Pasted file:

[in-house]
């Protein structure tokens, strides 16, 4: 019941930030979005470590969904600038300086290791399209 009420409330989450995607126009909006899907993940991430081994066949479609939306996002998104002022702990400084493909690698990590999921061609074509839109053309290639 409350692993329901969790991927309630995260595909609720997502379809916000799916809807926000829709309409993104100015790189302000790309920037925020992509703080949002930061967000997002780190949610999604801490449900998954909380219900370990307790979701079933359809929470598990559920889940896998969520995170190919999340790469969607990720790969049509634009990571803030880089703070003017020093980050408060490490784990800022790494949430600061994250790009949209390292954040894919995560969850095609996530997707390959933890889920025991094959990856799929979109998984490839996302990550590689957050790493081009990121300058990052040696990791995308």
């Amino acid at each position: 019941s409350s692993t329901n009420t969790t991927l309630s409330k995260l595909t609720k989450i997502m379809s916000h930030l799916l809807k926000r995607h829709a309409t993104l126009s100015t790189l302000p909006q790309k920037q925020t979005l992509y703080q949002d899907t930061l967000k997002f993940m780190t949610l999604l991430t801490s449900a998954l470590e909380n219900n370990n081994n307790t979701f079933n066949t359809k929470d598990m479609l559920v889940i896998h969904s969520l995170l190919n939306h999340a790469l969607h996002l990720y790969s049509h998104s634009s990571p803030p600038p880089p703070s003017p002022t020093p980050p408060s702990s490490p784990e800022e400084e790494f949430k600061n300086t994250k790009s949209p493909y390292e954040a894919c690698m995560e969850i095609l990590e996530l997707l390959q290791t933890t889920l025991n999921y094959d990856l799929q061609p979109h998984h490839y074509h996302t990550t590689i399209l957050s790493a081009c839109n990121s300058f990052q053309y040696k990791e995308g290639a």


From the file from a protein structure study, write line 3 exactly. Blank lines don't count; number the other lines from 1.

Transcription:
């Amino acid at each position: 019941s409350s692993t329901n009420t969790t991927l309630s409330k995260l595909t609720k989450i997502m379809s916000h930030l799916l809807k926000r995607h829709a309409t993104l126009s100015t790189l302000p909006q790309k920037q925020t979005l992509y703080q949002d899907t930061l967000k997002f993940m780190t949610l999604l991430t801490s449900a998954l470590e909380n219900n370990n081994n307790t979701f079933n066949t359809k929470d598990m479609l559920v889940i896998h969904s969520l995170l190919n939306h999340a790469l969607h996002l990720y790969s049509h998104s634009s990571p803030p600038p880089p703070s003017p002022t020093p980050p408060s702990s490490p784990e800022e400084e790494f949430k600061n300086t994250k790009s949209p493909y390292e954040a894919c690698m995560e969850i095609l990590e996530l997707l390959q290791t933890t889920l025991n999921y094959d990856l799929q061609p979109h998984h490839y074509h996302t990550t590689i399209l957050s790493a081009c839109n990121s300058f990052q053309y040696k990791e995308g290639a």